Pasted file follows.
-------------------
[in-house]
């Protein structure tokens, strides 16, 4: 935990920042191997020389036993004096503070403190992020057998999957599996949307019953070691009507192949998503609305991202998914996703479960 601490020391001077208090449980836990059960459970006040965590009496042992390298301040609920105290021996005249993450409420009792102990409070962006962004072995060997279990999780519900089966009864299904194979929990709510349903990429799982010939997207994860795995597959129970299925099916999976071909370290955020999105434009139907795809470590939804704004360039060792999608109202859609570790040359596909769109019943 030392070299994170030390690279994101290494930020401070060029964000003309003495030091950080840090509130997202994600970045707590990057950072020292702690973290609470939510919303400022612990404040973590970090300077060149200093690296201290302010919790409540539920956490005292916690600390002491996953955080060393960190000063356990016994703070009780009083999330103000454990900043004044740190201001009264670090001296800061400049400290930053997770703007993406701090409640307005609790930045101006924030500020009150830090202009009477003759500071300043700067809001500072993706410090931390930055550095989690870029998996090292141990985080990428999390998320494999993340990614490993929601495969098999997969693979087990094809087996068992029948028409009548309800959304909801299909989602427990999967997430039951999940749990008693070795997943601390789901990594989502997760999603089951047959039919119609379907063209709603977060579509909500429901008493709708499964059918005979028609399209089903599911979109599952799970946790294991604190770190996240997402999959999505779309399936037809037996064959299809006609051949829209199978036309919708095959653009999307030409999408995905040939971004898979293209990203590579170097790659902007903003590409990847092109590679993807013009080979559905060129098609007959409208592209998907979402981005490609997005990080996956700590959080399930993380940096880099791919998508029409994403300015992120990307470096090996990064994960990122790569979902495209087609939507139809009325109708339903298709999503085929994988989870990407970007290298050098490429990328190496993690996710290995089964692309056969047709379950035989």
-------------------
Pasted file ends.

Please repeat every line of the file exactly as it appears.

[in-house]
């Protein structure tokens, strides 16, 4: 935990920042191997020389036993004096503070403190992020057998999957599996949307019953070691009507192949998503609305991202998914996703479960 601490020391001077208090449980836990059960459970006040965590009496042992390298301040609920105290021996005249993450409420009792102990409070962006962004072995060997279990999780519900089966009864299904194979929990709510349903990429799982010939997207994860795995597959129970299925099916999976071909370290955020999105434009139907795809470590939804704004360039060792999608109202859609570790040359596909769109019943 030392070299994170030390690279994101290494930020401070060029964000003309003495030091950080840090509130997202994600970045707590990057950072020292702690973290609470939510919303400022612990404040973590970090300077060149200093690296201290302010919790409540539920956490005292916690600390002491996953955080060393960190000063356990016994703070009780009083999330103000454990900043004044740190201001009264670090001296800061400049400290930053997770703007993406701090409640307005609790930045101006924030500020009150830090202009009477003759500071300043700067809001500072993706410090931390930055550095989690870029998996090292141990985080990428999390998320494999993340990614490993929601495969098999997969693979087990094809087996068992029948028409009548309800959304909801299909989602427990999967997430039951999940749990008693070795997943601390789901990594989502997760999603089951047959039919119609379907063209709603977060579509909500429901008493709708499964059918005979028609399209089903599911979109599952799970946790294991604190770190996240997402999959999505779309399936037809037996064959299809006609051949829209199978036309919708095959653009999307030409999408995905040939971004898979293209990203590579170097790659902007903003590409990847092109590679993807013009080979559905060129098609007959409208592209998907979402981005490609997005990080996956700590959080399930993380940096880099791919998508029409994403300015992120990307470096090996990064994960990122790569979902495209087609939507139809009325109708339903298709999503085929994988989870990407970007290298050098490429990328190496993690996710290995089964692309056969047709379950035989």